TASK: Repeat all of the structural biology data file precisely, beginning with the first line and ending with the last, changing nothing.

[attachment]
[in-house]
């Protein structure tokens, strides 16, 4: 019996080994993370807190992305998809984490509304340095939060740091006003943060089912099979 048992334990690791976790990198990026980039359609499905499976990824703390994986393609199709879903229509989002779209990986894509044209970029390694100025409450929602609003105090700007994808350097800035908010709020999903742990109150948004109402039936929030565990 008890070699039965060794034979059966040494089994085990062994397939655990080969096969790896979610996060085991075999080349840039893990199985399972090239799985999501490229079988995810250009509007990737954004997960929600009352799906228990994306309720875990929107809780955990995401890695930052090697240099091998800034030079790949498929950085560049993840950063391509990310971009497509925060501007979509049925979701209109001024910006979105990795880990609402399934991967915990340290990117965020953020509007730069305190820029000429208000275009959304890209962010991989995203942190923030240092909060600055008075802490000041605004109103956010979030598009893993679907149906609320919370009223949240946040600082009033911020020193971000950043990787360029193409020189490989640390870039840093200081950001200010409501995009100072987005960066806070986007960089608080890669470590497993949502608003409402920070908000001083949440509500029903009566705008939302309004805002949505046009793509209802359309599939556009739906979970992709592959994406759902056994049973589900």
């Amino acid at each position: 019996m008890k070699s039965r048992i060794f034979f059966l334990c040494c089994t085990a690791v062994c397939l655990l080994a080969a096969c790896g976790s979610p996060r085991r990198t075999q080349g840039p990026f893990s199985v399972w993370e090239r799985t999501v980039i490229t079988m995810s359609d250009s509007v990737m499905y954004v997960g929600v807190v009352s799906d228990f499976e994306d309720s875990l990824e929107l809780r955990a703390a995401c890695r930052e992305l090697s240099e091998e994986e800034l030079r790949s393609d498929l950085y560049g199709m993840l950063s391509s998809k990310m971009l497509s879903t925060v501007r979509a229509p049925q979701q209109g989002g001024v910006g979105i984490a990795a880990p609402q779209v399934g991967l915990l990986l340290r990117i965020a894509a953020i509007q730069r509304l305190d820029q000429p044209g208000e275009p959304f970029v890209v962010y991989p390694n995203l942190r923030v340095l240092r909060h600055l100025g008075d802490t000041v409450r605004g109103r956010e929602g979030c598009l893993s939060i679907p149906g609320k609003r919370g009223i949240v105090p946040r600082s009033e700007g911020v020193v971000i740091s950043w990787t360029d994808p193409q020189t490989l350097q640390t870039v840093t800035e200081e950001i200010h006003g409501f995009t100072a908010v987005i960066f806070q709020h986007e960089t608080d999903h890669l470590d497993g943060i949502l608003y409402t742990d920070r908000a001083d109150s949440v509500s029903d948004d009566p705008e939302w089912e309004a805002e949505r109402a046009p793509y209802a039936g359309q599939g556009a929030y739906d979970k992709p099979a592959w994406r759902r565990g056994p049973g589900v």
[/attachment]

[in-house]
């Protein structure tokens, strides 16, 4: 019996080994993370807190992305998809984490509304340095939060740091006003943060089912099979 048992334990690791976790990198990026980039359609499905499976990824703390994986393609199709879903229509989002779209990986894509044209970029390694100025409450929602609003105090700007994808350097800035908010709020999903742990109150948004109402039936929030565990 008890070699039965060794034979059966040494089994085990062994397939655990080969096969790896979610996060085991075999080349840039893990199985399972090239799985999501490229079988995810250009509007990737954004997960929600009352799906228990994306309720875990929107809780955990995401890695930052090697240099091998800034030079790949498929950085560049993840950063391509990310971009497509925060501007979509049925979701209109001024910006979105990795880990609402399934991967915990340290990117965020953020509007730069305190820029000429208000275009959304890209962010991989995203942190923030240092909060600055008075802490000041605004109103956010979030598009893993679907149906609320919370009223949240946040600082009033911020020193971000950043990787360029193409020189490989640390870039840093200081950001200010409501995009100072987005960066806070986007960089608080890669470590497993949502608003409402920070908000001083949440509500029903009566705008939302309004805002949505046009793509209802359309599939556009739906979970992709592959994406759902056994049973589900």
């Amino acid at each position: 019996m008890k070699s039965r048992i060794f034979f059966l334990c040494c089994t085990a690791v062994c397939l655990l080994a080969a096969c790896g976790s979610p996060r085991r990198t075999q080349g840039p990026f893990s199985v399972w993370e090239r799985t999501v980039i490229t079988m995810s359609d250009s509007v990737m499905y954004v997960g929600v807190v009352s799906d228990f499976e994306d309720s875990l990824e929107l809780r955990a703390a995401c890695r930052e992305l090697s240099e091998e994986e800034l030079r790949s393609d498929l950085y560049g199709m993840l950063s391509s998809k990310m971009l497509s879903t925060v501007r979509a229509p049925q979701q209109g989002g001024v910006g979105i984490a990795a880990p609402q779209v399934g991967l915990l990986l340290r990117i965020a894509a953020i509007q730069r509304l305190d820029q000429p044209g208000e275009p959304f970029v890209v962010y991989p390694n995203l942190r923030v340095l240092r909060h600055l100025g008075d802490t000041v409450r605004g109103r956010e929602g979030c598009l893993s939060i679907p149906g609320k609003r919370g009223i949240v105090p946040r600082s009033e700007g911020v020193v971000i740091s950043w990787t360029d994808p193409q020189t490989l350097q640390t870039v840093t800035e200081e950001i200010h006003g409501f995009t100072a908010v987005i960066f806070q709020h986007e960089t608080d999903h890669l470590d497993g943060i949502l608003y409402t742990d920070r908000a001083d109150s949440v509500s029903d948004d009566p705008e939302w089912e309004a805002e949505r109402a046009p793509y209802a039936g359309q599939g556009a929030y739906d979970k992709p099979a592959w994406r759902r565990g056994p049973g589900v």